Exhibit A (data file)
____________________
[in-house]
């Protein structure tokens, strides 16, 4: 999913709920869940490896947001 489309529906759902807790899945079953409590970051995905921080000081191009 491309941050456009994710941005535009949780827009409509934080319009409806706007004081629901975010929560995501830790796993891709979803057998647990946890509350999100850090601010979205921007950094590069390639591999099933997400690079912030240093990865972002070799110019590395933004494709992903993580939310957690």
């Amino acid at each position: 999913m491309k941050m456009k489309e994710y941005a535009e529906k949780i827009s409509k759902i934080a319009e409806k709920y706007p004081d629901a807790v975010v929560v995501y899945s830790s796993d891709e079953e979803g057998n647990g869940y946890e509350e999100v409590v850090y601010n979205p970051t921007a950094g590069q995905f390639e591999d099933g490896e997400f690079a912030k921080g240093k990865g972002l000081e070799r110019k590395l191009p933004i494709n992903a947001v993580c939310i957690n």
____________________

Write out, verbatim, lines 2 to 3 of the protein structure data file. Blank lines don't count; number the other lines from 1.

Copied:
């Protein structure tokens, strides 16, 4: 999913709920869940490896947001 489309529906759902807790899945079953409590970051995905921080000081191009 491309941050456009994710941005535009949780827009409509934080319009409806706007004081629901975010929560995501830790796993891709979803057998647990946890509350999100850090601010979205921007950094590069390639591999099933997400690079912030240093990865972002070799110019590395933004494709992903993580939310957690």
């Amino acid at each position: 999913m491309k941050m456009k489309e994710y941005a535009e529906k949780i827009s409509k759902i934080a319009e409806k709920y706007p004081d629901a807790v975010v929560v995501y899945s830790s796993d891709e079953e979803g057998n647990g869940y946890e509350e999100v409590v850090y601010n979205p970051t921007a950094g590069q995905f390639e591999d099933g490896e997400f690079a912030k921080g240093k990865g972002l000081e070799r110019k590395l191009p933004i494709n992903a947001v993580c939310i957690n």